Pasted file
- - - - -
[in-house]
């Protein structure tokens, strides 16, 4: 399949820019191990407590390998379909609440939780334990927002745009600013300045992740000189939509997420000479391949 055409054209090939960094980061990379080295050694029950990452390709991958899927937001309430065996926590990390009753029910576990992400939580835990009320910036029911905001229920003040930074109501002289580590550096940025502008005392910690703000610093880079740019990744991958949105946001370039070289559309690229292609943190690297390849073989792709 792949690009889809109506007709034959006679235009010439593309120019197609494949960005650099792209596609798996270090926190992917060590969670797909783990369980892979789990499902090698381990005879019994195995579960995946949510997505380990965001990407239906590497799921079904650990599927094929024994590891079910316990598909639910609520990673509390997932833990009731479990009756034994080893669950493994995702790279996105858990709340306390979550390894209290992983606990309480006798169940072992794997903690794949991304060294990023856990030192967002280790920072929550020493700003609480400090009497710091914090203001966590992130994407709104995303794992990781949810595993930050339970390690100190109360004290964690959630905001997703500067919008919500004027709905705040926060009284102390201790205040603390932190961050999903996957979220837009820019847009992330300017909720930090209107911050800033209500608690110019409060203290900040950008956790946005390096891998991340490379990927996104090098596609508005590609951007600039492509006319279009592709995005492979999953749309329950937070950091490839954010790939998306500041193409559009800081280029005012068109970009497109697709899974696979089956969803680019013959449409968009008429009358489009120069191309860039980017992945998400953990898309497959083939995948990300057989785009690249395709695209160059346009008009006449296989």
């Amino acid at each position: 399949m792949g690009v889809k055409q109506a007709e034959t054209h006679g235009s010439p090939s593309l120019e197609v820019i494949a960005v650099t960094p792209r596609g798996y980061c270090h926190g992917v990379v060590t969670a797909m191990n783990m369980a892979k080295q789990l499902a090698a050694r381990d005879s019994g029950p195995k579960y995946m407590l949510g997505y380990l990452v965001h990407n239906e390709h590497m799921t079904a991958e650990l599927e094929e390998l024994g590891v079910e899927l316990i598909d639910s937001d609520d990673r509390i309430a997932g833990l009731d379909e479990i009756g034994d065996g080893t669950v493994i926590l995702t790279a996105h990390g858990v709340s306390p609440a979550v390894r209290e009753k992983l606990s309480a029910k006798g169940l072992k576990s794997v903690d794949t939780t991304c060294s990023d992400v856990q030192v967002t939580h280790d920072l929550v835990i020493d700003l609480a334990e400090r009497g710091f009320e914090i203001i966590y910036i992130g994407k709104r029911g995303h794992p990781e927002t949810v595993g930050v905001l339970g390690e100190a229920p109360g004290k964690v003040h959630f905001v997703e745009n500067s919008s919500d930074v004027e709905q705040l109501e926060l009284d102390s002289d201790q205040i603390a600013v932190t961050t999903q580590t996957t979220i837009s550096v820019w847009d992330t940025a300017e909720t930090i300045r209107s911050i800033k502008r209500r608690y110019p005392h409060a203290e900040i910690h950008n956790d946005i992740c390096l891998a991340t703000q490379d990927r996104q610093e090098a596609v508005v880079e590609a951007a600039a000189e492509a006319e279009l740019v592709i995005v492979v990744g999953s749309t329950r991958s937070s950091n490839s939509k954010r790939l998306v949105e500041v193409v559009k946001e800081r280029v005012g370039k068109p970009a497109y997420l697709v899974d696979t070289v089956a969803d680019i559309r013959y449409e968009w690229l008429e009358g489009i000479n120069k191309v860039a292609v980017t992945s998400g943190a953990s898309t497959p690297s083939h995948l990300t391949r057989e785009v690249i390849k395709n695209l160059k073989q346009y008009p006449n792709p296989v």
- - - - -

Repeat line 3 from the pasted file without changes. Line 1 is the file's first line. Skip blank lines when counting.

């Amino acid at each position: 399949m792949g690009v889809k055409q109506a007709e034959t054209h006679g235009s010439p090939s593309l120019e197609v820019i494949a960005v650099t960094p792209r596609g798996y980061c270090h926190g992917v990379v060590t969670a797909m191990n783990m369980a892979k080295q789990l499902a090698a050694r381990d005879s019994g029950p195995k579960y995946m407590l949510g997505y380990l990452v965001h990407n239906e390709h590497m799921t079904a991958e650990l599927e094929e390998l024994g590891v079910e899927l316990i598909d639910s937001d609520d990673r509390i309430a997932g833990l009731d379909e479990i009756g034994d065996g080893t669950v493994i926590l995702t790279a996105h990390g858990v709340s306390p609440a979550v390894r209290e009753k992983l606990s309480a029910k006798g169940l072992k576990s794997v903690d794949t939780t991304c060294s990023d992400v856990q030192v967002t939580h280790d920072l929550v835990i020493d700003l609480a334990e400090r009497g710091f009320e914090i203001i966590y910036i992130g994407k709104r029911g995303h794992p990781e927002t949810v595993g930050v905001l339970g390690e100190a229920p109360g004290k964690v003040h959630f905001v997703e745009n500067s919008s919500d930074v004027e709905q705040l109501e926060l009284d102390s002289d201790q205040i603390a600013v932190t961050t999903q580590t996957t979220i837009s550096v820019w847009d992330t940025a300017e909720t930090i300045r209107s911050i800033k502008r209500r608690y110019p005392h409060a203290e900040i910690h950008n956790d946005i992740c390096l891998a991340t703000q490379d990927r996104q610093e090098a596609v508005v880079e590609a951007a600039a000189e492509a006319e279009l740019v592709i995005v492979v990744g999953s749309t329950r991958s937070s950091n490839s939509k954010r790939l998306v949105e500041v193409v559009k946001e800081r280029v005012g370039k068109p970009a497109y997420l697709v899974d696979t070289v089956a969803d680019i559309r013959y449409e968009w690229l008429e009358g489009i000479n120069k191309v860039a292609v980017t992945s998400g943190a953990s898309t497959p690297s083939h995948l990300t391949r057989e785009v690249i390849k395709n695209l160059k073989q346009y008009p006449n792709p296989v």